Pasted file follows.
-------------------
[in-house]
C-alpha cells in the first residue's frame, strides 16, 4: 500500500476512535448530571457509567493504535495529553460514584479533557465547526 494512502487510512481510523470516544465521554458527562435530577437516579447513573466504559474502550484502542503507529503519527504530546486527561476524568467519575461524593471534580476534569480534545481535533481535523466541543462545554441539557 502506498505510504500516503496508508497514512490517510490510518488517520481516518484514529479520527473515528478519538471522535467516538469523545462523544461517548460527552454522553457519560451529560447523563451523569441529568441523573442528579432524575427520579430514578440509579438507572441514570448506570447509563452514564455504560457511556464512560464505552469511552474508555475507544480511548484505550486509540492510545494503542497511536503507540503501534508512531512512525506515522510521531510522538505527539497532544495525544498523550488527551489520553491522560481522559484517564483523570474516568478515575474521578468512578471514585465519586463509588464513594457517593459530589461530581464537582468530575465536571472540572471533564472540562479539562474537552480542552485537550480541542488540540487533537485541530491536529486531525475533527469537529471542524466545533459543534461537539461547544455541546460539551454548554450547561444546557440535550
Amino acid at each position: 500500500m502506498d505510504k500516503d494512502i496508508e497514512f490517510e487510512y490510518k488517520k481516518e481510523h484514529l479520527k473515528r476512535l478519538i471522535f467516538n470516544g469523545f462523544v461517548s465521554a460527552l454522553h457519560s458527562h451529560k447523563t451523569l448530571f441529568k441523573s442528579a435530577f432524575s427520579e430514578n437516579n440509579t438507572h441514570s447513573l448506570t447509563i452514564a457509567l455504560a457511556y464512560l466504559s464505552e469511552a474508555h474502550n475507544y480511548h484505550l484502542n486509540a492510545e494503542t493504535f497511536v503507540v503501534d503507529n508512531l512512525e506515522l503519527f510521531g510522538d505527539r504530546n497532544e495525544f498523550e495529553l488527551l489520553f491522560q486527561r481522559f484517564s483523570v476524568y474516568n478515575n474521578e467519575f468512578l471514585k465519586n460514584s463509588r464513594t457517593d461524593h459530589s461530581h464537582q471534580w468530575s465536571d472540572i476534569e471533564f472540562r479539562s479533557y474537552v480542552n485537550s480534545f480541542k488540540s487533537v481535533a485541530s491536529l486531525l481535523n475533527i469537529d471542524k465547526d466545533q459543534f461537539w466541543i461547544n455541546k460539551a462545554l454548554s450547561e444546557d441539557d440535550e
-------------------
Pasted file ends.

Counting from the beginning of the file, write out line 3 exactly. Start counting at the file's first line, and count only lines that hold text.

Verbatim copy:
Amino acid at each position: 500500500m502506498d505510504k500516503d494512502i496508508e497514512f490517510e487510512y490510518k488517520k481516518e481510523h484514529l479520527k473515528r476512535l478519538i471522535f467516538n470516544g469523545f462523544v461517548s465521554a460527552l454522553h457519560s458527562h451529560k447523563t451523569l448530571f441529568k441523573s442528579a435530577f432524575s427520579e430514578n437516579n440509579t438507572h441514570s447513573l448506570t447509563i452514564a457509567l455504560a457511556y464512560l466504559s464505552e469511552a474508555h474502550n475507544y480511548h484505550l484502542n486509540a492510545e494503542t493504535f497511536v503507540v503501534d503507529n508512531l512512525e506515522l503519527f510521531g510522538d505527539r504530546n497532544e495525544f498523550e495529553l488527551l489520553f491522560q486527561r481522559f484517564s483523570v476524568y474516568n478515575n474521578e467519575f468512578l471514585k465519586n460514584s463509588r464513594t457517593d461524593h459530589s461530581h464537582q471534580w468530575s465536571d472540572i476534569e471533564f472540562r479539562s479533557y474537552v480542552n485537550s480534545f480541542k488540540s487533537v481535533a485541530s491536529l486531525l481535523n475533527i469537529d471542524k465547526d466545533q459543534f461537539w466541543i461547544n455541546k460539551a462545554l454548554s450547561e444546557d441539557d440535550e